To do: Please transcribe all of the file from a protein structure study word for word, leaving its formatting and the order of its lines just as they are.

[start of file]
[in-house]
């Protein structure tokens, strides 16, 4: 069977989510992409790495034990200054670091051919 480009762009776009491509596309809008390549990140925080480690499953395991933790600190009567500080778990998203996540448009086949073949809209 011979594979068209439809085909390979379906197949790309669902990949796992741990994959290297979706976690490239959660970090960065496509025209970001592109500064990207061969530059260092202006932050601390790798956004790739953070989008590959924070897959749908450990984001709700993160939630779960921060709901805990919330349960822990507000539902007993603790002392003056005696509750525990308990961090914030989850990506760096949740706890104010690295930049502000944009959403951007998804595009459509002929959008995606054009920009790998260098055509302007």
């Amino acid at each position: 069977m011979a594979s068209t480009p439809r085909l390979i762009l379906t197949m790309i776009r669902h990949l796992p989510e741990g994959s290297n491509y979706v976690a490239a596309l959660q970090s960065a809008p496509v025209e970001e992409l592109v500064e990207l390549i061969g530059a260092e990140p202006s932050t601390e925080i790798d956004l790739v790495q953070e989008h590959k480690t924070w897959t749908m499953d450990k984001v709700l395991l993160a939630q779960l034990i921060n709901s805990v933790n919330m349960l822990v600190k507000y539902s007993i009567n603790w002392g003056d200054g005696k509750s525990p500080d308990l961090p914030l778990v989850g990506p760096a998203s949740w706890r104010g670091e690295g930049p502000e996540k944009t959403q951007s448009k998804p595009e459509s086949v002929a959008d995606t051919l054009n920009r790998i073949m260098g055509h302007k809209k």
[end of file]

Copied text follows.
[in-house]
């Protein structure tokens, strides 16, 4: 069977989510992409790495034990200054670091051919 480009762009776009491509596309809008390549990140925080480690499953395991933790600190009567500080778990998203996540448009086949073949809209 011979594979068209439809085909390979379906197949790309669902990949796992741990994959290297979706976690490239959660970090960065496509025209970001592109500064990207061969530059260092202006932050601390790798956004790739953070989008590959924070897959749908450990984001709700993160939630779960921060709901805990919330349960822990507000539902007993603790002392003056005696509750525990308990961090914030989850990506760096949740706890104010690295930049502000944009959403951007998804595009459509002929959008995606054009920009790998260098055509302007």
């Amino acid at each position: 069977m011979a594979s068209t480009p439809r085909l390979i762009l379906t197949m790309i776009r669902h990949l796992p989510e741990g994959s290297n491509y979706v976690a490239a596309l959660q970090s960065a809008p496509v025209e970001e992409l592109v500064e990207l390549i061969g530059a260092e990140p202006s932050t601390e925080i790798d956004l790739v790495q953070e989008h590959k480690t924070w897959t749908m499953d450990k984001v709700l395991l993160a939630q779960l034990i921060n709901s805990v933790n919330m349960l822990v600190k507000y539902s007993i009567n603790w002392g003056d200054g005696k509750s525990p500080d308990l961090p914030l778990v989850g990506p760096a998203s949740w706890r104010g670091e690295g930049p502000e996540k944009t959403q951007s448009k998804p595009e459509s086949v002929a959008d995606t051919l054009n920009r790998i073949m260098g055509h302007k809209k």